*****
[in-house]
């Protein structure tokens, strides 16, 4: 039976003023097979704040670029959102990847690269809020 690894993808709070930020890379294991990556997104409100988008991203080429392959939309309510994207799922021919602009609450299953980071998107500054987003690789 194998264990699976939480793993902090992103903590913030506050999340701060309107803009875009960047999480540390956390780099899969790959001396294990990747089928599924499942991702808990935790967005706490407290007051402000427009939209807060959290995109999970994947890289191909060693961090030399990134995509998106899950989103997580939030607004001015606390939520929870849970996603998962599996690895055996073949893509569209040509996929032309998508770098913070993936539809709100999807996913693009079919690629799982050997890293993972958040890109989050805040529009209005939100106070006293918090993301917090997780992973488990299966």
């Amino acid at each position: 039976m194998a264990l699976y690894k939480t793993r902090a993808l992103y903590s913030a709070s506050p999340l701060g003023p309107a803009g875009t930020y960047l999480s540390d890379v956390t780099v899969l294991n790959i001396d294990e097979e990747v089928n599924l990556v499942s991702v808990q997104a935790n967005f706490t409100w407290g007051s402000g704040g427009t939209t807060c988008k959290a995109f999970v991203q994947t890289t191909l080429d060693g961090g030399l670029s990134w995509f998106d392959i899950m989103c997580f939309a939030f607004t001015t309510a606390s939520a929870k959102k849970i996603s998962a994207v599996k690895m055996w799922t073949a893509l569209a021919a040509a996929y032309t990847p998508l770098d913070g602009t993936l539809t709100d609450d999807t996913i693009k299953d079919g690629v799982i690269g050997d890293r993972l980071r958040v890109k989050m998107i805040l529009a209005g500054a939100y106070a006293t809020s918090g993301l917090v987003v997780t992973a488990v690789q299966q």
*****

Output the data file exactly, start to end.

[in-house]
């Protein structure tokens, strides 16, 4: 039976003023097979704040670029959102990847690269809020 690894993808709070930020890379294991990556997104409100988008991203080429392959939309309510994207799922021919602009609450299953980071998107500054987003690789 194998264990699976939480793993902090992103903590913030506050999340701060309107803009875009960047999480540390956390780099899969790959001396294990990747089928599924499942991702808990935790967005706490407290007051402000427009939209807060959290995109999970994947890289191909060693961090030399990134995509998106899950989103997580939030607004001015606390939520929870849970996603998962599996690895055996073949893509569209040509996929032309998508770098913070993936539809709100999807996913693009079919690629799982050997890293993972958040890109989050805040529009209005939100106070006293918090993301917090997780992973488990299966």
């Amino acid at each position: 039976m194998a264990l699976y690894k939480t793993r902090a993808l992103y903590s913030a709070s506050p999340l701060g003023p309107a803009g875009t930020y960047l999480s540390d890379v956390t780099v899969l294991n790959i001396d294990e097979e990747v089928n599924l990556v499942s991702v808990q997104a935790n967005f706490t409100w407290g007051s402000g704040g427009t939209t807060c988008k959290a995109f999970v991203q994947t890289t191909l080429d060693g961090g030399l670029s990134w995509f998106d392959i899950m989103c997580f939309a939030f607004t001015t309510a606390s939520a929870k959102k849970i996603s998962a994207v599996k690895m055996w799922t073949a893509l569209a021919a040509a996929y032309t990847p998508l770098d913070g602009t993936l539809t709100d609450d999807t996913i693009k299953d079919g690629v799982i690269g050997d890293r993972l980071r958040v890109k989050m998107i805040l529009a209005g500054a939100y106070a006293t809020s918090g993301l917090v987003v997780t992973a488990v690789q299966q």